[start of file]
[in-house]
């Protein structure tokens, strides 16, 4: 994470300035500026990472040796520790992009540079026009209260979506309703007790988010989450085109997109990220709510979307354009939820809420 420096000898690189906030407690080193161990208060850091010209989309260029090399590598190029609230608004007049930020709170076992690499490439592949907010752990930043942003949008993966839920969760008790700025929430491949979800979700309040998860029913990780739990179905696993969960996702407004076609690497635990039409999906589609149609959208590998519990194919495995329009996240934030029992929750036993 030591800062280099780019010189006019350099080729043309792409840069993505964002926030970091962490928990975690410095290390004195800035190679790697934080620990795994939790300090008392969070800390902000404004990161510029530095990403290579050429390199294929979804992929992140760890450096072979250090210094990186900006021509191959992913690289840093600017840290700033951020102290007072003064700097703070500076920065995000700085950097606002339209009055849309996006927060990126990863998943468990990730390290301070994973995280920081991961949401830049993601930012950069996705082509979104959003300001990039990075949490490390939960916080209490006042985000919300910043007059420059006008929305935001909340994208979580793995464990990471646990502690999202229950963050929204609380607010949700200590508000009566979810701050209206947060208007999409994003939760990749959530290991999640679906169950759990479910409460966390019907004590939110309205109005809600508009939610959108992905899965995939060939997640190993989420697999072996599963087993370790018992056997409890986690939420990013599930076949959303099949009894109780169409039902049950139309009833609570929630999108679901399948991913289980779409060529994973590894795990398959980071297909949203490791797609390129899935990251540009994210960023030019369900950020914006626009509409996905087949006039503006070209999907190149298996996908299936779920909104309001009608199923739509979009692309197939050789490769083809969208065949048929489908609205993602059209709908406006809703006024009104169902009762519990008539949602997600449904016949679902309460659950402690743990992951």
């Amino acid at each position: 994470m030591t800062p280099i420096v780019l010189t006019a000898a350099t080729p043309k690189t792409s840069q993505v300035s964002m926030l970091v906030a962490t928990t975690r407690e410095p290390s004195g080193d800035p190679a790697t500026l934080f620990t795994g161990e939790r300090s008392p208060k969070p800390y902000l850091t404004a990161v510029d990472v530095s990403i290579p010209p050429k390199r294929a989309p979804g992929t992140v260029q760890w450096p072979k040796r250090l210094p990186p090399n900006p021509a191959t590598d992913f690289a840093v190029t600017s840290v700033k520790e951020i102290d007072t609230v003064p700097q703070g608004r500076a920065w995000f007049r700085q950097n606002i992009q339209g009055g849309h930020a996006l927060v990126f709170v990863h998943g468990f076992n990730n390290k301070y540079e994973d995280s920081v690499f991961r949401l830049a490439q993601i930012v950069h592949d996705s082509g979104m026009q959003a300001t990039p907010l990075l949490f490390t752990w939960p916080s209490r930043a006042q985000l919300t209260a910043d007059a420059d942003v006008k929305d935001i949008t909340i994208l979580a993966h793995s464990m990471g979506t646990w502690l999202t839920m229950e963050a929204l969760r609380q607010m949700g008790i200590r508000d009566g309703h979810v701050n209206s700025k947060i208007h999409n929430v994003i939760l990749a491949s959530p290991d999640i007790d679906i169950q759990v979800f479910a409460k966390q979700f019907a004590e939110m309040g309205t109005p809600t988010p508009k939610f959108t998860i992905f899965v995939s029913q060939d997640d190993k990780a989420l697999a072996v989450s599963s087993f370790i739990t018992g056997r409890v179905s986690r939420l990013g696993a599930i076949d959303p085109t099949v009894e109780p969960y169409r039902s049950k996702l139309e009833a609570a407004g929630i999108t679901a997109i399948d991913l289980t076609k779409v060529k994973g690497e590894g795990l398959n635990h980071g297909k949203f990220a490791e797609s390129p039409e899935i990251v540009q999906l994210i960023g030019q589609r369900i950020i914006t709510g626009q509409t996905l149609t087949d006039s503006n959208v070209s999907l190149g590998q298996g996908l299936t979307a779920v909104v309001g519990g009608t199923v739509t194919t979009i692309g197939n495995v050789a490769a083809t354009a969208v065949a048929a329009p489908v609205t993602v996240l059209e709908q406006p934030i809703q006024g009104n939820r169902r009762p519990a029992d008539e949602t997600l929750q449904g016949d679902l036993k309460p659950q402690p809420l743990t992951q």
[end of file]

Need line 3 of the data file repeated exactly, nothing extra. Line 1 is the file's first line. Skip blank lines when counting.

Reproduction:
């Amino acid at each position: 994470m030591t800062p280099i420096v780019l010189t006019a000898a350099t080729p043309k690189t792409s840069q993505v300035s964002m926030l970091v906030a962490t928990t975690r407690e410095p290390s004195g080193d800035p190679a790697t500026l934080f620990t795994g161990e939790r300090s008392p208060k969070p800390y902000l850091t404004a990161v510029d990472v530095s990403i290579p010209p050429k390199r294929a989309p979804g992929t992140v260029q760890w450096p072979k040796r250090l210094p990186p090399n900006p021509a191959t590598d992913f690289a840093v190029t600017s840290v700033k520790e951020i102290d007072t609230v003064p700097q703070g608004r500076a920065w995000f007049r700085q950097n606002i992009q339209g009055g849309h930020a996006l927060v990126f709170v990863h998943g468990f076992n990730n390290k301070y540079e994973d995280s920081v690499f991961r949401l830049a490439q993601i930012v950069h592949d996705s082509g979104m026009q959003a300001t990039p907010l990075l949490f490390t752990w939960p916080s209490r930043a006042q985000l919300t209260a910043d007059a420059d942003v006008k929305d935001i949008t909340i994208l979580a993966h793995s464990m990471g979506t646990w502690l999202t839920m229950e963050a929204l969760r609380q607010m949700g008790i200590r508000d009566g309703h979810v701050n209206s700025k947060i208007h999409n929430v994003i939760l990749a491949s959530p290991d999640i007790d679906i169950q759990v979800f479910a409460k966390q979700f019907a004590e939110m309040g309205t109005p809600t988010p508009k939610f959108t998860i992905f899965v995939s029913q060939d997640d190993k990780a989420l697999a072996v989450s599963s087993f370790i739990t018992g056997r409890v179905s986690r939420l990013g696993a599930i076949d959303p085109t099949v009894e109780p969960y169409r039902s049950k996702l139309e009833a609570a407004g929630i999108t679901a997109i399948d991913l289980t076609k779409v060529k994973g690497e590894g795990l398959n635990h980071g297909k949203f990220a490791e797609s390129p039409e899935i990251v540009q999906l994210i960023g030019q589609r369900i950020i914006t709510g626009q509409t996905l149609t087949d006039s503006n959208v070209s999907l190149g590998q298996g996908l299936t979307a779920v909104v309001g519990g009608t199923v739509t194919t979009i692309g197939n495995v050789a490769a083809t354009a969208v065949a048929a329009p489908v609205t993602v996240l059209e709908q406006p934030i809703q006024g009104n939820r169902r009762p519990a029992d008539e949602t997600l929750q449904g016949d679902l036993k309460p659950q402690p809420l743990t992951q």